Austerity will remain the name of the game in Chancellor George Osborne's budget next week, with coalition partners jostling for tax measures to please their base but little money available to give the economy a meaningful boost.

Unlike previous statements, Osborne can present his 2012/2013 budget on Wednesday against a slightly more benign backdrop. The euro zone crisis has eased, the United States is recovering, and borrowing needs seem a bit lower than feared.

But while the worst gloom is lifting, a meagre recovery after the 2007/2009 financial crisis has left many Britons poorer and unemployment at a 16-year high, keeping the pressure on the government to find ways to galvanize the economy without spending more.

The Conservative and Liberal Democrat coalition has made it the cornerstone of its policy to eliminate the budget deficit, which topped 11 percent of GDP after bank bailouts and a deep recession in the wake of the global crisis.

After rating agencies Moody's and Fitch both warned that Britain was at risk of losing its cherished top credit rating in recent weeks, there is no prospect of the fiscal straightjacket being loosened.

That has left the coalition parties wrangling over how to reshuffle some of the burden of austerity to please core voters and parliamentarians.

The changes that are debated are very symbolic, they would not change Britain radically or forever, said Tony Travers, public finance expert at the London School of Economics.

Attention is focusing on last-minute talks about the politically-charged issue of the 50 percent top tax rate on incomes above 150,000 pounds, which is popular with the wider public but anathema to many Conservatives.

Not all Liberal Democrats, minority partners in the coalition, are opposed to scrapping the top rate but they want to prioritise raising the threshold at which income tax kicks in to help low-income earners, and would like to see a separate tax on the wealthy to pay for any tax cuts.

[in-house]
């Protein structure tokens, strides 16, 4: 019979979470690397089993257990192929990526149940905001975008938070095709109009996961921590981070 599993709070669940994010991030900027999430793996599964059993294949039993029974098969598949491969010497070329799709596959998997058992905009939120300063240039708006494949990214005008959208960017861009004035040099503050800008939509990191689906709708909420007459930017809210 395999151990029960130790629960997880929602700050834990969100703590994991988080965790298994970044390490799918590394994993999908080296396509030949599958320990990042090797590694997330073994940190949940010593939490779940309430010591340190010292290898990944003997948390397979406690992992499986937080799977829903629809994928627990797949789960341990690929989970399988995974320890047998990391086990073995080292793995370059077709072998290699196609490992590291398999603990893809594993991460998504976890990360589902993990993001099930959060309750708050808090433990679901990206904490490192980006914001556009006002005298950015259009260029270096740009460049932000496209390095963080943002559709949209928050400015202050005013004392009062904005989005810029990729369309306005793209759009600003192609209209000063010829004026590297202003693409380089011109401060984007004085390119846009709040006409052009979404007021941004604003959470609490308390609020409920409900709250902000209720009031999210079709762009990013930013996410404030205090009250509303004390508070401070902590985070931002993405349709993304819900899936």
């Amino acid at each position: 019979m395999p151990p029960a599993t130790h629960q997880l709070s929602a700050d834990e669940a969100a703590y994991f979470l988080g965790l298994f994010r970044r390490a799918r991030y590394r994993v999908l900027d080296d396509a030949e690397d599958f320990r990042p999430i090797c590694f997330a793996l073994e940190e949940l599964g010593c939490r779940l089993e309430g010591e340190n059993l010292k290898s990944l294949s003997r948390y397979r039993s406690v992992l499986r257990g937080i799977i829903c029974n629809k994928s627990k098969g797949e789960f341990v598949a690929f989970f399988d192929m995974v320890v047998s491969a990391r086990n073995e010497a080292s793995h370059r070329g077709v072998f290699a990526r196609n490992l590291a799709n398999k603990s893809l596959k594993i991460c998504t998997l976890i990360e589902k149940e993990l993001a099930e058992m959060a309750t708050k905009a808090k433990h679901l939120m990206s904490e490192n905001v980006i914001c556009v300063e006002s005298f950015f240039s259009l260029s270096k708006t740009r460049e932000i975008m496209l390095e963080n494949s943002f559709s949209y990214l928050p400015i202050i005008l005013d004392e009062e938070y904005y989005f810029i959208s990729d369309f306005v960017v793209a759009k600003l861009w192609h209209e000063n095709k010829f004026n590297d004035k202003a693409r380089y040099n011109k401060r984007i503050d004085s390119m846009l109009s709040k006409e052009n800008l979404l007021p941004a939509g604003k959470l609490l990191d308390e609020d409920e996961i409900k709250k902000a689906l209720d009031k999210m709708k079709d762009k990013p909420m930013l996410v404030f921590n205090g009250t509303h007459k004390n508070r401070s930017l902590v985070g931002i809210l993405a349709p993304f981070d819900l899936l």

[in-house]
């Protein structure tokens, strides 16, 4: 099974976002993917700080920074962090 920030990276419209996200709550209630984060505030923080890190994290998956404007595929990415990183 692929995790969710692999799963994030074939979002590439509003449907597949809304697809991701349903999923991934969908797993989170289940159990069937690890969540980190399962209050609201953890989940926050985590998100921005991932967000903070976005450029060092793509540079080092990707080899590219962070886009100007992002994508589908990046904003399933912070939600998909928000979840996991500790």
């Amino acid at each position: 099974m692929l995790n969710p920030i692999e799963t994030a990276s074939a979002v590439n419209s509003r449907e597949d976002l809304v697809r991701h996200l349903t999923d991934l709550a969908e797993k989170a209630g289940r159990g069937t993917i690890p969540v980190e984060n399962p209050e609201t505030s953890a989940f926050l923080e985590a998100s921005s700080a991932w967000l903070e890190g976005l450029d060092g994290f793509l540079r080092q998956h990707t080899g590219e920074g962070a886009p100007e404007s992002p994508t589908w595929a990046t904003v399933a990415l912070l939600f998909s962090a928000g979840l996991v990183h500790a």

Junior partners they may be but Prime Minister David Cameron needs the LibDems onside to maintain his parliamentary majority. Travers said they were insistent on having policies to show for their place in government having been punished in the polls since a 2010 election.

The four top coalition ministers - Cameron, Clegg, Osborne and Liberal Democrat Treasury minister Danny Alexander - are not expected to finalise the policy measures until Monday.

This will give Britain's fiscal watchdog, the Office for Budget Responsibility, barely enough time to evaluate the impact of any measures on the public finances.


With elections not due until 2015, the government is banking on a return to steady economic growth over the next few years to convince voters its austerity measures were the right medicine.

But so far Britain's recovery has been sluggish. A contraction at the end of last year fuelled fears of a renewed recession, prompting the Bank of England to launch another round of quantitative easing asset purchases.

Business Secretary Vince Cable from the Liberal Democrats criticized a general lack of a vision for the economy in a recent letter to the Prime Minister which was leaked.

The opposition Labour Party, which was ousted in 2010 after 13 years in government, has long accused the coalition of cutting spending too fast and too far at a time when the economy needed help to get back to growth. Some economists agree.

But for once, Osborne may not face a weaker growth outlook after the OBR had to cut its predictions at most of his previous budgets and autumn statements.

2012 certainly looks as if will be a bit brighter and we would expect a firmer OBR forecast, said Investec economist Victoria Cadman.

In November, the OBR slashed its 2012 growth forecast to just 0.7 percent, forcing Osborne to extend his austerity plans with further spending cuts beyond the next election.

Even this has left him with only a wafer-thin margin to meet the coalition's fiscal targets, which requires it to eliminate the underlying budget deficit within five years, and to put public debt as a proportion of GDP on a downward trajectory.

Most economists expect net borrowing for 2011/2012 to come in several billion pounds below the OBR's November forecast of 127 billion pounds thanks to deeper than expected spending cuts.

Business groups have lobbied the government to take bolder steps to encourage firms to invest in Britain, such as shaking up planning restrictions, and cutting burdensome regulation.

But the plans Osborne set out in his plan for growth last autumn, including steps to increase lending to small firms and encouraging pension funds to invest in infrastructure, are likely to have only muted impact.

(Reporting by Sven Egenter, editing by Mike Peacock)